For longer than should have the case, the legal industry managed to keep technological advancement to a minimum. It meant that innovation was slow and big law firms kept power. However, disruptive technologies have now wrestled away innovative control. With the direction of industry no longer solely in the hands of big legal firms, what do future legal firms have in store?
Digital Service Delivery is a Must
Every professional service has found a way to create a digital office or risk obsolescence. Law is no different. Building a virtual firm that operates in line with a physical location will be the standard.
Clients just don’t accept delays and don’t see the need for a commute anymore. They are growing far more comfortable with exchanging information through virtual means. Expect every firm to create a digital service department at the minimum.
Cloud Management Will Become Uniform
Cloud platforms are far superior to the traditional methods of physical paperwork and filing. We just haven’t optimized our use of them yet. The automation, accessibility, and traceability of platforms like Clio, Google Drive, MyCase, and more are making it a no-brainer to switch over.
The most interesting piece about cloud providers is they understand that compatibility with apps helps them take over the market. When the market-leading contract analysis software works in tandem with your document generation platform, fewer tools are needed. The traditional software tools that continue to operate independently will only accelerate the adoption of cloud management.
Physical Locations Will Remain
Physical locations will not be the pinnacle of prestige they once were but they won’t disappear. Overheads, remote work, agility, efficiency, and sustainability have been re-evaluated, and changes are coming. Shared spaces and meeting rooms will become the priority of legal firms when deciding on office space.
Many small firms will go fully digital and rent meeting space accordingly. Bigger firms will slim down their physical spaces opting for eye-catching customer-facing board rooms only.
Technology Will Eliminate Redundancies
The rate of technological infusion in law is challenging to keep up with but it is quietly threatening many jobs. As much as 100,000 jobs will go in the next 20 years according to Deloitte, and we are already seeing the beginning of that.
Chatbots are replacing receptionist and customer service functions, and automated billing is eliminating accountancy steps as just two examples. The automation revolution is truly underway. Even the best AI contract review software is removing hours of work that would have previously been performed by paralegals or junior counsels.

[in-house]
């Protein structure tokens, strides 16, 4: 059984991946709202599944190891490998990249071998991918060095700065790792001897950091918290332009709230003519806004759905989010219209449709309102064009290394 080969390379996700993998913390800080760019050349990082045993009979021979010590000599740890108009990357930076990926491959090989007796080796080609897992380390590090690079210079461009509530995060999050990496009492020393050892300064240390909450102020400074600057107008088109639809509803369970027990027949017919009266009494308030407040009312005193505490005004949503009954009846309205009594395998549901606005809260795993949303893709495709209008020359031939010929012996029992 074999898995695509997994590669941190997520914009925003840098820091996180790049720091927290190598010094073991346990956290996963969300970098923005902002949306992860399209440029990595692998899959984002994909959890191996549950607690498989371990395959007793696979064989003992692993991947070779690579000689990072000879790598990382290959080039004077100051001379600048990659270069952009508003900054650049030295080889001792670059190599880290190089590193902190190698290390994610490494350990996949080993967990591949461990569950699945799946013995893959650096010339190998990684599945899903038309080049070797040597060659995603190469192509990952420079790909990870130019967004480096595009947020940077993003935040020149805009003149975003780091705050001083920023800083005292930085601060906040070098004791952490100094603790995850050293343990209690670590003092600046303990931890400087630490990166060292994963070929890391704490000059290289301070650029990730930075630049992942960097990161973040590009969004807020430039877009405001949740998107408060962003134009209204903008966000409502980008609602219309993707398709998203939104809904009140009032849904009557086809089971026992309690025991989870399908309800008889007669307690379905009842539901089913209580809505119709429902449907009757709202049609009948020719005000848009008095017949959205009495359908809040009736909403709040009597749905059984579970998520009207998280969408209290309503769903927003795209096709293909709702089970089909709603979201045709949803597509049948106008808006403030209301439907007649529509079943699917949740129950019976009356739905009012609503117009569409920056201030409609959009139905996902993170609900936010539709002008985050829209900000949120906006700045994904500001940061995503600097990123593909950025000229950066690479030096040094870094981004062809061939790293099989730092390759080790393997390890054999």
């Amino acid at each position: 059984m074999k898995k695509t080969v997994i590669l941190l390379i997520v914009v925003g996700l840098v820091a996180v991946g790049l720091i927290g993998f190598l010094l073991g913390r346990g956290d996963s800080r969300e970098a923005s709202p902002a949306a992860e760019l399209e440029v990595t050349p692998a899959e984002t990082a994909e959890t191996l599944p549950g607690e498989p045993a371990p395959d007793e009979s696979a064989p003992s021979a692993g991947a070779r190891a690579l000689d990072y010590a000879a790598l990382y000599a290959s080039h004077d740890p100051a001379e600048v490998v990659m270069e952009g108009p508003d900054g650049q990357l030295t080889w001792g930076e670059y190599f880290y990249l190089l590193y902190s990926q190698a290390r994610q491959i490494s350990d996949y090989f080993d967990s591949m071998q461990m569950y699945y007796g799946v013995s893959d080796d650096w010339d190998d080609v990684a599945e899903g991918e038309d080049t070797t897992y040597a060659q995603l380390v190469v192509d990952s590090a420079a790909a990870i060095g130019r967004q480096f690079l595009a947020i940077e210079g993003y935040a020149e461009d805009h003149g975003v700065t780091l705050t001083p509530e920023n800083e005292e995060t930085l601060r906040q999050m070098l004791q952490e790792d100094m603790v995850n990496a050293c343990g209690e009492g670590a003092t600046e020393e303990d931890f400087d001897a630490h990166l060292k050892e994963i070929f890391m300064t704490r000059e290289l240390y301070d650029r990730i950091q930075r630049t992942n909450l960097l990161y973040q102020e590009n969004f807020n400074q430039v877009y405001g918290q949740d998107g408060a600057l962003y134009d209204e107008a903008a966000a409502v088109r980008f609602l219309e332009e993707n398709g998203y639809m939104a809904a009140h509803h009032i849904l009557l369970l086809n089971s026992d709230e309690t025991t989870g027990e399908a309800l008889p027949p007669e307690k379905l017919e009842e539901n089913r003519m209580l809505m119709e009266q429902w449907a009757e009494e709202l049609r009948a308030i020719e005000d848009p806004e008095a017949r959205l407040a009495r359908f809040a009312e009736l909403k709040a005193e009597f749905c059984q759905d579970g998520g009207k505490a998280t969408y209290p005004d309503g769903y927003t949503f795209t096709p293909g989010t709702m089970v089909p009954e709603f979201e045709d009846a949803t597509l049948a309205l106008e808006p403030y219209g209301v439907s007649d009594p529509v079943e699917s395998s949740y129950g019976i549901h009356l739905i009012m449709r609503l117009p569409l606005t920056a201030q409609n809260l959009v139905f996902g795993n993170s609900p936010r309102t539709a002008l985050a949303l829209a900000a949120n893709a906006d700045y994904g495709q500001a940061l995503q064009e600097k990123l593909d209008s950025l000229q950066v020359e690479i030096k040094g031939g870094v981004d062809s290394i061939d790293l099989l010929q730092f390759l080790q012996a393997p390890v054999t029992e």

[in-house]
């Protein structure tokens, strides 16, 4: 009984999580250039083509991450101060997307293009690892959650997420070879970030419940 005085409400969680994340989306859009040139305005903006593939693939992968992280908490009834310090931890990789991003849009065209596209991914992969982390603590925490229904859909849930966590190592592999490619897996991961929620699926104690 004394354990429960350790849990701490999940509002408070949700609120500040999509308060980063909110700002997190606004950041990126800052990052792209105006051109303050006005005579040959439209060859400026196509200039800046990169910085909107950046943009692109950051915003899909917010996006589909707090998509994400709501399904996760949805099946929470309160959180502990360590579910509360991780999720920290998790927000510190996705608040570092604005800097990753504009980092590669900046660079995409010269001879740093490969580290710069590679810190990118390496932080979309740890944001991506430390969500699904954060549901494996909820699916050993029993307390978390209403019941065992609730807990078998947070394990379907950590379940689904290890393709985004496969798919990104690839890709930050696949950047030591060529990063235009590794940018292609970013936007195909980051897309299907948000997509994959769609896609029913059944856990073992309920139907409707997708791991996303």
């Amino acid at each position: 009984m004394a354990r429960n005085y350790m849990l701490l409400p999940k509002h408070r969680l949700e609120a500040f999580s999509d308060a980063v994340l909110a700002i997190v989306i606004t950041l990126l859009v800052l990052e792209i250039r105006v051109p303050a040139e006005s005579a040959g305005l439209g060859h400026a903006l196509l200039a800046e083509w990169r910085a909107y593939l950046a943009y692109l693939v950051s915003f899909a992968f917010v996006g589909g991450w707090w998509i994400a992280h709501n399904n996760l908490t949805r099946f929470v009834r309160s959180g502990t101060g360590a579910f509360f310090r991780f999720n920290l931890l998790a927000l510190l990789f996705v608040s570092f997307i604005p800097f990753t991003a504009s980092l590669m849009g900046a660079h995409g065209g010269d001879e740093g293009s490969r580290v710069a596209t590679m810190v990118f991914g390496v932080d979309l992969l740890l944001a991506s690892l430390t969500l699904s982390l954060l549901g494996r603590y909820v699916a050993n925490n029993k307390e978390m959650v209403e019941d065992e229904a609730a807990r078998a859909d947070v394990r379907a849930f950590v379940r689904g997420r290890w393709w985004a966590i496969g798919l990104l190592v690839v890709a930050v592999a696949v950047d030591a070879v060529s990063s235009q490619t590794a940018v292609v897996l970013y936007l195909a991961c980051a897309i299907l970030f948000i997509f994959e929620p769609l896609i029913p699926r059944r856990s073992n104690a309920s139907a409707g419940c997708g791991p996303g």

Profitability Will Increase
Law has always been profitable in the US with many firms surpassing the billion-dollar-a-year threshold. If you thought that was about to change thanks to the increased efficiency, you were mistaken.
Reduced overheads, salaries, travel expenses along with improved operational efficiency mean three things. The cost of doing business is decreasing and there will be more time available for billable hours. It also means that lawyers can afford to lower their rates without losing out on profits.
Skillset Demands Will Change
The roles in law firms will change significantly. Firms will be reassessing the support needed based on the tasks that are covered by technology. In response, this means law schools will need to prioritize different skills. Further emphasis will undoubtedly be placed on technology fluency.
As new graduates come to the market, they will steer firms in roles such as the CIO, CTO, or IT. High proficiency in tech will be a priority skill. This is clearly displayed by North Carolina and Florida, who both have technology mandates for current attorneys.
Legal firms are changing daily and firms unwilling to move with the times will get swallowed up. To remain competitive, law practices will have to adopt technology forward policies that reduce the friction between clients and their services. The industry will continue to find efficiency advantages so it will be the firms that leverage innovations quickly that will dominate going forward.
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